To help people affected by conflicts, natural disasters, or other acute situations, P.L.480 provides emergency food assistance as a dependable source of nutritious foods that are often not reliably or sufficiently available in regional and local markets. The recent food crisis combined with fluctuations in prices, food availability, and export policies make the amount and dependability of U.S.-produced emergency food aid under P.L. 480 more important than ever.
To help less-developed countries alleviate chronic poverty and to improve nutrition, agricultural productivity, and food security, P.L.480 provides development assistance to between 15 and 20 countries around the world. Organizations receiving funding from P.L 480 provide food to those in need and engage the community in developing locally-appropriate programs to strengthen agricultural production capacity, protect land and water resources, and improve mother-child health and nutrition.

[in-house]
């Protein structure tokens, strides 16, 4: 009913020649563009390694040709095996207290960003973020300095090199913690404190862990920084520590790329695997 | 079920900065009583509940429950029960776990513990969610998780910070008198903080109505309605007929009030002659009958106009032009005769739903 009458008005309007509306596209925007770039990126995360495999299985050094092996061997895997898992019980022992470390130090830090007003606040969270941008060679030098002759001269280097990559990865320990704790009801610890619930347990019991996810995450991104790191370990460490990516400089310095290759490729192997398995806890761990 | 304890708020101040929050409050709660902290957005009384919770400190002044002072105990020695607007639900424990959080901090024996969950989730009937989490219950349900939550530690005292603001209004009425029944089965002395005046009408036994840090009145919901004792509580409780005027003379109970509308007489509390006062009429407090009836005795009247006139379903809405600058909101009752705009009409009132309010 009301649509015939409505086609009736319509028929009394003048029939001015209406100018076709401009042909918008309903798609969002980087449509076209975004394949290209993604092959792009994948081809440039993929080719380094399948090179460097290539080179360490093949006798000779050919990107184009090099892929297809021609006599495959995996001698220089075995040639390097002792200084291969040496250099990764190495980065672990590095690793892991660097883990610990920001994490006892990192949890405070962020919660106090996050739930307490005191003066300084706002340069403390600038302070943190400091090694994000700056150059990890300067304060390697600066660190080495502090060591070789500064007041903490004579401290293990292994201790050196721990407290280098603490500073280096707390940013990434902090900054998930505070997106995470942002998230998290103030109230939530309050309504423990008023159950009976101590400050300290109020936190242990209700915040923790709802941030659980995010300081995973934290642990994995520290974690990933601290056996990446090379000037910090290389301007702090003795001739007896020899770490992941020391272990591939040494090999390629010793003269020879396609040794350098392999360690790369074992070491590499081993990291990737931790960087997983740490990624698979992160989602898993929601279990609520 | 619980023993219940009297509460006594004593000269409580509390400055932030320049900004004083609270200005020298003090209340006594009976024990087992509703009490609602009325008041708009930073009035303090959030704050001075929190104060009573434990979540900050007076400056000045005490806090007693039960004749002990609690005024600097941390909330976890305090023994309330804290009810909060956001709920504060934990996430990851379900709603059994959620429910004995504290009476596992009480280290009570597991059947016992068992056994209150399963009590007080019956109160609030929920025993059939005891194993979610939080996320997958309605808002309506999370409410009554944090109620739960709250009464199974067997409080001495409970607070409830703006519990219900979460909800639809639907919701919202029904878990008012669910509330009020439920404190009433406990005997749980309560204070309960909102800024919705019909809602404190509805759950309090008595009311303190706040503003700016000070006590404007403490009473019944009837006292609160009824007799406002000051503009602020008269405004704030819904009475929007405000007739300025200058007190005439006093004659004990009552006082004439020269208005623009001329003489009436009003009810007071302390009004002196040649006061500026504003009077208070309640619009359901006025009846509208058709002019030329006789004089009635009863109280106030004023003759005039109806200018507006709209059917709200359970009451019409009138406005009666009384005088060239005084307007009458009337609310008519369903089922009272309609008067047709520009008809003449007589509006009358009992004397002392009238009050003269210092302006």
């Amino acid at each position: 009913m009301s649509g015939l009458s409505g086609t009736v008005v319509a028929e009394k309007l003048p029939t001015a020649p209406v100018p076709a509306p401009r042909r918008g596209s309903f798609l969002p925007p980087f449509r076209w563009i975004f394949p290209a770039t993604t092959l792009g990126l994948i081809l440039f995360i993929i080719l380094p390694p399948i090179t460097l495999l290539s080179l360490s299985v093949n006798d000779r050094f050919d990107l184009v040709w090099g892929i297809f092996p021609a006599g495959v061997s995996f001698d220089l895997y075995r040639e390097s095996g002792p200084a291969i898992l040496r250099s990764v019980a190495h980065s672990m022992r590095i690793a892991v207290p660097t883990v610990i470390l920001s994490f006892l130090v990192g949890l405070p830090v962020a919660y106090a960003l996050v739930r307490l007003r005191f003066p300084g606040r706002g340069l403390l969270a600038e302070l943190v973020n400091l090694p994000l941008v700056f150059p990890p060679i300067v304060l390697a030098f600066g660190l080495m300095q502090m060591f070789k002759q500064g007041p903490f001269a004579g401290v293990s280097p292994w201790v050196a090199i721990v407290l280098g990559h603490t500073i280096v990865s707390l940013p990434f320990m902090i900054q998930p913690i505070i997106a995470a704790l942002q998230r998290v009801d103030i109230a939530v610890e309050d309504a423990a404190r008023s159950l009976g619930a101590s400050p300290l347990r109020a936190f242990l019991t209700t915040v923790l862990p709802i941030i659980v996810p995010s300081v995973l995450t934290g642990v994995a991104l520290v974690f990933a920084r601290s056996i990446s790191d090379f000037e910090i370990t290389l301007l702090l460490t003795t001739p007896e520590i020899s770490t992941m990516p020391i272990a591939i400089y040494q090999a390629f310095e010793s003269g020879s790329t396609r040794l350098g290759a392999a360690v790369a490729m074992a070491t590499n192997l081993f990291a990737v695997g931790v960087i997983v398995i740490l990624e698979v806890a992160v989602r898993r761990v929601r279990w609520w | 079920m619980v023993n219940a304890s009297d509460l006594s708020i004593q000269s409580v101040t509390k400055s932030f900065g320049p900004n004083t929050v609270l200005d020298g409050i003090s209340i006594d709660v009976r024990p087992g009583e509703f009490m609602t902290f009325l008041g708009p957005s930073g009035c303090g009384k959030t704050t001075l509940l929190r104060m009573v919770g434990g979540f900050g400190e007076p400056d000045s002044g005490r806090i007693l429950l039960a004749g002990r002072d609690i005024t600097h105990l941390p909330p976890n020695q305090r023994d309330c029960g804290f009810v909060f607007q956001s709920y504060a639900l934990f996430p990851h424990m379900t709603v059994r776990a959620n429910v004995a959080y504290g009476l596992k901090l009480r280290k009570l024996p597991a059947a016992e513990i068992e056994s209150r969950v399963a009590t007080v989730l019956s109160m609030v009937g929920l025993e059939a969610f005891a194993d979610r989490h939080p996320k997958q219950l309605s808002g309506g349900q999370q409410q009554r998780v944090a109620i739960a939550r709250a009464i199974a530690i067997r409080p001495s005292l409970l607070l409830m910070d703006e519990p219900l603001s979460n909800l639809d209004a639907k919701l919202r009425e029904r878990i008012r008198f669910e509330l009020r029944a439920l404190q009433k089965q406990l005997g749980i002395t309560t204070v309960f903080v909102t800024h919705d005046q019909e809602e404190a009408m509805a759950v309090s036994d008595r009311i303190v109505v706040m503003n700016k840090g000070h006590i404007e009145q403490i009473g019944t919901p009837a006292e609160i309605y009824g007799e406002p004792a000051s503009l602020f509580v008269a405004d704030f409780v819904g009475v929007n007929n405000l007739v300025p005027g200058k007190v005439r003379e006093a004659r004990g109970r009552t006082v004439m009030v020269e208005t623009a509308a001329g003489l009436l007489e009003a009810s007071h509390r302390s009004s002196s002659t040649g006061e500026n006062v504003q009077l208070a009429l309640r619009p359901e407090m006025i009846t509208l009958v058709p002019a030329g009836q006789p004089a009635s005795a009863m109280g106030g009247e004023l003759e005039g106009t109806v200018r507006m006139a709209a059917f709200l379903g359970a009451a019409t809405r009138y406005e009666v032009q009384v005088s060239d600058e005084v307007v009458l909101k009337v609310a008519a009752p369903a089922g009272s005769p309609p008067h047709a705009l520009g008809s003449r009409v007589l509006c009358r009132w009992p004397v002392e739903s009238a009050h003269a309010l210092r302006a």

We encourage you to make changes to Food for Peace that will strengthen the program and improve America's ability to assist millions of hungry people around the world. These steps should include:
Implementing reforms contained in the Food, Conservation & Security Act of 2008 (P.L. 110-246) in a timely manner. This will result in more effective and responsive P.L. 480 procurement practices.
Spreading out commodity orders by contracting with vendors for delivery over several months or the entire year,
Expanding pre-positioning of commodities overseas in areas close to "hot spots" where food needs are greatest
Enhancing the quality control systems used for procuring processed products.
These changes will help assure that commodities are delivered more efficiently and provide the nutrient value expected in a timely manner.